January 23, 2023

Inference, Optimal Stopping and New Hypotheses

Boris Babic, University of Toronto

Abstract: Boris Babic, Anil Gaba, Ilia Tsetlin and Robert L. Winkler

In this project we address the Bayesian problem of new hypotheses and attempt to reframe normative constraints for rational inference in situations characterized by substantial unawareness about the possible outcomes. In particular, we first argue that we can meaningfully distinguish two types of learning scenarios: problem framing and problem solving. Problem solving is the sort of thing we do when we have quite a bit of information about a problem—enough to identify the relevant outcomes, and sometimes to even put some meaningful prior probabilities on them. Problem framing is what happens when we encounter an issue for more or less the first time. For example, one steps into an organic chemistry class without any background knowledge of the underlying subject matter. In cases like these, it’s unreasonable to expect such an agent to be aware of what she might learn, let alone to place probabilities on possible learning outcomes.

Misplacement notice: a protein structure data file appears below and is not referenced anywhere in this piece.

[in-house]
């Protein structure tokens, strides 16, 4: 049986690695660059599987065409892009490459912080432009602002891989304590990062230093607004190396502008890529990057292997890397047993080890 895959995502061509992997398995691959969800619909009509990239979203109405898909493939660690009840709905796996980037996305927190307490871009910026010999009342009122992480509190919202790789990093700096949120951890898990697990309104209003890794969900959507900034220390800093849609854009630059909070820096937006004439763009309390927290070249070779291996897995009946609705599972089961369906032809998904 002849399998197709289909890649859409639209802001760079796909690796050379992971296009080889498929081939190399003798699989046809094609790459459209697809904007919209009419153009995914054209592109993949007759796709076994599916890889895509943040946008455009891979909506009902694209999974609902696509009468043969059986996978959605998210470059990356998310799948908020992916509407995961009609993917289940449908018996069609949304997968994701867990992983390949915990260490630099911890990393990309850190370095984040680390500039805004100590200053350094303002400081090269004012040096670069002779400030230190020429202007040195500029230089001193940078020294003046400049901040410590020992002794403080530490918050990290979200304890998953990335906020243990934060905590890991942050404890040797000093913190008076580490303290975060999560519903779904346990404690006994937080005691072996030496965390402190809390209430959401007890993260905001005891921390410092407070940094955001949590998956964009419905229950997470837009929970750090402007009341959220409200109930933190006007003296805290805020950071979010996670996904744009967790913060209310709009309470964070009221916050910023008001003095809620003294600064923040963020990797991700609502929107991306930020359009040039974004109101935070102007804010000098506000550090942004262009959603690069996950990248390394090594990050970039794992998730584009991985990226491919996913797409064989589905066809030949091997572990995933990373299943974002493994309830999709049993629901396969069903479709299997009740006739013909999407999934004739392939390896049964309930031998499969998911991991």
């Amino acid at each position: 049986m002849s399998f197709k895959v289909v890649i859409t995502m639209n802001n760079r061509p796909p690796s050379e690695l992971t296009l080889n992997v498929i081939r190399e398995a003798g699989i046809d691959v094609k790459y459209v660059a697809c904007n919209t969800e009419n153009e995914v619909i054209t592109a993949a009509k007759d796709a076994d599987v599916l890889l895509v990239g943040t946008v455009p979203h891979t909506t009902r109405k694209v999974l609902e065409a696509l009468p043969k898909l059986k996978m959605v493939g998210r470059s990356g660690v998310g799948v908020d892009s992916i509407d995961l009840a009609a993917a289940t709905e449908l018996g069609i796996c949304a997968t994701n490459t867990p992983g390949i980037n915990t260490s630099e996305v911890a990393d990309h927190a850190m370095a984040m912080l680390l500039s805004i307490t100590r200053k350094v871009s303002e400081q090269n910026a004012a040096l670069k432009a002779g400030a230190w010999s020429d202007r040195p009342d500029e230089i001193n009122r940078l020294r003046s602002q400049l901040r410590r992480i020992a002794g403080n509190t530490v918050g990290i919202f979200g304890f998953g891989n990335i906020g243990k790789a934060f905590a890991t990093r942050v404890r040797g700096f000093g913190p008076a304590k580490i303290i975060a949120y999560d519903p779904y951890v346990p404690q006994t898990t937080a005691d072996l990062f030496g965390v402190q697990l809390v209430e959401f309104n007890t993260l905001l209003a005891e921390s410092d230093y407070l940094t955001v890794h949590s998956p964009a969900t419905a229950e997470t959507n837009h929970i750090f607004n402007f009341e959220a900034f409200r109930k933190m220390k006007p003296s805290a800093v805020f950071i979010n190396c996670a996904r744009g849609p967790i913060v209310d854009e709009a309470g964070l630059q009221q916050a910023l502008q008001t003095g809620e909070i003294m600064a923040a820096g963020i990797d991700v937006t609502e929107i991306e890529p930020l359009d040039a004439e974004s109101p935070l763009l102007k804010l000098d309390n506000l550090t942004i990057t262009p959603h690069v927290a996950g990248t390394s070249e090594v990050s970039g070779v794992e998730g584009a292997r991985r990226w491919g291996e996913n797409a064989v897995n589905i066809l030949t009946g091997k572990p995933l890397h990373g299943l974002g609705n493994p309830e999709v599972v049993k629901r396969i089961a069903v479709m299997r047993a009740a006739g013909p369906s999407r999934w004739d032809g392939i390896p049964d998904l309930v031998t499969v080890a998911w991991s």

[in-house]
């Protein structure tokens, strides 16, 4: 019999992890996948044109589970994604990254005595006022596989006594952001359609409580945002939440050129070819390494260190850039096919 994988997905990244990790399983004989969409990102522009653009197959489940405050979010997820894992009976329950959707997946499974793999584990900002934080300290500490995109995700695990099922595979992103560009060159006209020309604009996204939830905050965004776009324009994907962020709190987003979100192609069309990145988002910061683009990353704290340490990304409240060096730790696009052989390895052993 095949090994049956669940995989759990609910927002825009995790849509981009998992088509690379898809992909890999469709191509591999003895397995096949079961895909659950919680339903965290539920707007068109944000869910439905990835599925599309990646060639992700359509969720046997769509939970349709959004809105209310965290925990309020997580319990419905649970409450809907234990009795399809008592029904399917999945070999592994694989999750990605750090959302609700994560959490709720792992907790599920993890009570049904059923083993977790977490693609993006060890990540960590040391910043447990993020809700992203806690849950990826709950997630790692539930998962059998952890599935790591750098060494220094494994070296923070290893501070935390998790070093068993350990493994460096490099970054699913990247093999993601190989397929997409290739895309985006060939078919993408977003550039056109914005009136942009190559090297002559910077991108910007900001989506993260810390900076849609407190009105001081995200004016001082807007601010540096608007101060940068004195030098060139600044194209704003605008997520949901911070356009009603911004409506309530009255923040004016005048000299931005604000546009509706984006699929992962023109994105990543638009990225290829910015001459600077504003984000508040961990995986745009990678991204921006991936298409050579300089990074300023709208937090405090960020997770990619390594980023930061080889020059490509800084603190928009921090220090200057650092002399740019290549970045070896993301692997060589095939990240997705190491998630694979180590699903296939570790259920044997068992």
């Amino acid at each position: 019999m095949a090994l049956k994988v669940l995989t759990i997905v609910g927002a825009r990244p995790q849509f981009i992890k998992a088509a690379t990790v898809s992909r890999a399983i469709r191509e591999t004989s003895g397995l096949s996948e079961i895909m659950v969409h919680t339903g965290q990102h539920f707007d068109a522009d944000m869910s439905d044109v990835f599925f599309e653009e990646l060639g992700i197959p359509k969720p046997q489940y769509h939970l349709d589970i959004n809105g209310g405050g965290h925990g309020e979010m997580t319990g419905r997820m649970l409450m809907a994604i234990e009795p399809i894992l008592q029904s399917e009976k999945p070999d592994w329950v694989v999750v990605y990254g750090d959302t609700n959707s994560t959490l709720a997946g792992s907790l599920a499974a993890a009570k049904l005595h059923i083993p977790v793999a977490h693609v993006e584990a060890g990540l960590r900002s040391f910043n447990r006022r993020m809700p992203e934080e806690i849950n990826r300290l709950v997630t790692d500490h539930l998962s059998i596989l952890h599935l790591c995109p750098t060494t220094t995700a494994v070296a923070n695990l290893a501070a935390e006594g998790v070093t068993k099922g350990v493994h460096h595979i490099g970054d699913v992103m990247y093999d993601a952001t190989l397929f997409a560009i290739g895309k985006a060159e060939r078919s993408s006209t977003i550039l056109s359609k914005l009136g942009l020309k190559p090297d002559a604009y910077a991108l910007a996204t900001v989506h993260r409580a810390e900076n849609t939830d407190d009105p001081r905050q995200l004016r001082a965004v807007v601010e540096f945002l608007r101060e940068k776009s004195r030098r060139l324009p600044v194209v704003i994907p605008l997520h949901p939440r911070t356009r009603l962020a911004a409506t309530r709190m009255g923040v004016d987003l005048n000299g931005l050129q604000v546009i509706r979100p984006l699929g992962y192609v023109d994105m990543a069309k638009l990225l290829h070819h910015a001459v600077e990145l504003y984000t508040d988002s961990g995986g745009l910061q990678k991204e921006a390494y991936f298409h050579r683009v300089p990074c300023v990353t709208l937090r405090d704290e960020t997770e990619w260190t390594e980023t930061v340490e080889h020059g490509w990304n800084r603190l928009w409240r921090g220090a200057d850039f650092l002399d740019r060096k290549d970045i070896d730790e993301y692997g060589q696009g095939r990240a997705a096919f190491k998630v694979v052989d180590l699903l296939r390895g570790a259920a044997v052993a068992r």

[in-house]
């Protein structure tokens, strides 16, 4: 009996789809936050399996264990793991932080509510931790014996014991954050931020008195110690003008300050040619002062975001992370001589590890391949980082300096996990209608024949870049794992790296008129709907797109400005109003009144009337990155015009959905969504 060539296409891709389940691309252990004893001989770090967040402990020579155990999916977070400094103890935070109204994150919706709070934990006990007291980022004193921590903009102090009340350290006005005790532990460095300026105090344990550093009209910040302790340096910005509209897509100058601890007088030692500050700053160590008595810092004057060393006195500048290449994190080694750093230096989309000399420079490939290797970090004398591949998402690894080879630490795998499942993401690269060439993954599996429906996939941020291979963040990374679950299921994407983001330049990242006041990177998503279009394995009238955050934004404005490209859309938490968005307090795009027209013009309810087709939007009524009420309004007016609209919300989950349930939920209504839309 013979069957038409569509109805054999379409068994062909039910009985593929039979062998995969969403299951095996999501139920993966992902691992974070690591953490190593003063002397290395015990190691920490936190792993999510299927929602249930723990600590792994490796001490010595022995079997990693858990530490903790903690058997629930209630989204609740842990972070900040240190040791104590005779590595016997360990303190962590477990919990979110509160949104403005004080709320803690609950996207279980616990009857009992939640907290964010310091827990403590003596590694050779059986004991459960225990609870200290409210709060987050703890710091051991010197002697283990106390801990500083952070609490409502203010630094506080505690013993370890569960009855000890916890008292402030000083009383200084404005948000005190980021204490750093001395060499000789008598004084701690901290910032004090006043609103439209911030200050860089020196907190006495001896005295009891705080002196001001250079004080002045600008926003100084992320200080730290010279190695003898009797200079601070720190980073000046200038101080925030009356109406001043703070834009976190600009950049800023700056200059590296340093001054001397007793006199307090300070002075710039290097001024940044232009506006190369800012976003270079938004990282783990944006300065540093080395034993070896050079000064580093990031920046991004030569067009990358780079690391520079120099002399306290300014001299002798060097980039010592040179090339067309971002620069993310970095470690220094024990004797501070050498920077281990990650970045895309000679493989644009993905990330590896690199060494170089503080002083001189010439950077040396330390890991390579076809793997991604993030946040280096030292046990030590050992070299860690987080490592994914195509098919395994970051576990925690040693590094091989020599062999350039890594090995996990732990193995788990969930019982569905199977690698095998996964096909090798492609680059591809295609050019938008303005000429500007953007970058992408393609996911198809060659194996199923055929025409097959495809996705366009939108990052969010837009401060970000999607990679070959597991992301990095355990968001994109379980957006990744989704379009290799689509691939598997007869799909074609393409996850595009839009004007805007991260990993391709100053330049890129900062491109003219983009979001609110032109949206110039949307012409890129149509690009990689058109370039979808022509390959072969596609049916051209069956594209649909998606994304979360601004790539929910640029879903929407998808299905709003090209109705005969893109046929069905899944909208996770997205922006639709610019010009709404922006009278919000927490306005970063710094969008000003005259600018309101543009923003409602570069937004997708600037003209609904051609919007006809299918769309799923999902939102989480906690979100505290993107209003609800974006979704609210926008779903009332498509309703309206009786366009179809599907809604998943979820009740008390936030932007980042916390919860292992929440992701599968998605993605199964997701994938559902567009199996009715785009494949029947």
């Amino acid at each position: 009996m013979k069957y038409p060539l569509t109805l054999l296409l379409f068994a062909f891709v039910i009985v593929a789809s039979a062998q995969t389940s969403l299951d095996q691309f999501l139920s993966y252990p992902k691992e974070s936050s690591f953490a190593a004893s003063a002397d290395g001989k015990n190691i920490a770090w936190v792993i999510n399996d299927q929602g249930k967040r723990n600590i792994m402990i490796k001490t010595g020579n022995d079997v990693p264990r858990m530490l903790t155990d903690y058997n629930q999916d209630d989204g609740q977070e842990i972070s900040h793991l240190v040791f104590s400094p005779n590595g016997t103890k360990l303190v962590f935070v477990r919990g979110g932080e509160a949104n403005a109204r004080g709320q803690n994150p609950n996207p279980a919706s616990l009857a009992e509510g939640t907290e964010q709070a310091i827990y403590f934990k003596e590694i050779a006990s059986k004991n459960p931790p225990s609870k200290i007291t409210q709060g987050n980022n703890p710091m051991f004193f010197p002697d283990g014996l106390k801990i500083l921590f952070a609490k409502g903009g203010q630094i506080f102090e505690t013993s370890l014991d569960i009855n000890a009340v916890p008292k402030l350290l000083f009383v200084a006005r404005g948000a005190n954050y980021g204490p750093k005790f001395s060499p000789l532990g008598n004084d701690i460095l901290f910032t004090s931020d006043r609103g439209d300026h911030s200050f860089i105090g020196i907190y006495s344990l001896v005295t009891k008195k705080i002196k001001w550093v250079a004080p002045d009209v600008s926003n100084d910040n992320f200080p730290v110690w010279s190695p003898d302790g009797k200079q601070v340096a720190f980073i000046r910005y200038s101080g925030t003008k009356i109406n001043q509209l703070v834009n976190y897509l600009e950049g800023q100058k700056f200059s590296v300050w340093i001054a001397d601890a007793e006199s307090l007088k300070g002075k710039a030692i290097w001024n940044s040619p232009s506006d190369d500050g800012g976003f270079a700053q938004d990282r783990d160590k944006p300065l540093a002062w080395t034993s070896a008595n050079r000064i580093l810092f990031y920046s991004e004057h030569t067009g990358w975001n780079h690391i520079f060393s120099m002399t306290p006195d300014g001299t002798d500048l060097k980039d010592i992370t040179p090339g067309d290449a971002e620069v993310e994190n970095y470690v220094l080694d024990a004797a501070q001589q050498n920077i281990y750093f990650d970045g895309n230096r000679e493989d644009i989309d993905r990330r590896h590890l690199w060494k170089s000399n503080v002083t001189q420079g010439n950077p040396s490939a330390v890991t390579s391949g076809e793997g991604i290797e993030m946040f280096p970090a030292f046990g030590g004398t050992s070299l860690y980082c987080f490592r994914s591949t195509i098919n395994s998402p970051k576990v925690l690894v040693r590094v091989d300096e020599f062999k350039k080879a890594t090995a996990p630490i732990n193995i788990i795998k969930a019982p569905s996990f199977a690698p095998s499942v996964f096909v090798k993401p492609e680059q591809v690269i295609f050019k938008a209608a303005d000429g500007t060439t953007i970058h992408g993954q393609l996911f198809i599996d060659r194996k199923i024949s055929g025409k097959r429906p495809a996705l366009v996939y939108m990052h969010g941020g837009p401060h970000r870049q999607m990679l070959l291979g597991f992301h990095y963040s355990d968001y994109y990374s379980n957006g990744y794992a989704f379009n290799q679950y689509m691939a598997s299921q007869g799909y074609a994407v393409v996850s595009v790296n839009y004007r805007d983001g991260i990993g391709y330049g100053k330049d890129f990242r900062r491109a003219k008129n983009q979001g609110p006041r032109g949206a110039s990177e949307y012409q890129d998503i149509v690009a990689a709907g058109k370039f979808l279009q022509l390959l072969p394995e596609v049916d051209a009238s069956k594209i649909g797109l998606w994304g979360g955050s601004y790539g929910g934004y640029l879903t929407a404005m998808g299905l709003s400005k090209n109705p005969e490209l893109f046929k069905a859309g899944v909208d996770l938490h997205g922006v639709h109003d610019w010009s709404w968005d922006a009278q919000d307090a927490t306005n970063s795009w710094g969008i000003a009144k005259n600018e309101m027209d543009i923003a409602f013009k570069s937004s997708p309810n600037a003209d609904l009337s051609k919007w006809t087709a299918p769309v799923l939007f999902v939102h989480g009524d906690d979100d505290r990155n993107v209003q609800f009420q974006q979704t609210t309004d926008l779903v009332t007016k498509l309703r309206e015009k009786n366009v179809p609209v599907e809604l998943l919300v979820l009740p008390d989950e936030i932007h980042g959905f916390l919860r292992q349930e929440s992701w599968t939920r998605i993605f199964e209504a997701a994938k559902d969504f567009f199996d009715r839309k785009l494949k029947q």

Problem framing, we will suggest, is the “hard” problem of learning. Problem solving is “easy.” And while Bayesianism (or, more specifically, traditional Bayesian confirmation theory in philosophy of science) is often pitched as a theory of rational learning, it is a persuasive normative theory of problem solving only. For framing problems, we need to look elsewhere. We will propose a slightly different set of normative criteria by drawing on principles of optimal stopping. Instead of having an agent do something they are not in a position to do (place probabilities on unanticipated hypotheses), we will have them instead focus on more tractable aspects of the learning situation (e.g., evaluate the importance of the problem, the upside if it proves fruitful, the downside if it is a waste of time). This will yield different normative criteria for rational inference. We will also consider whether this is better thought of as a non-Bayesian approach to learning, or just a reframing of the traditional Bayesian paradigm.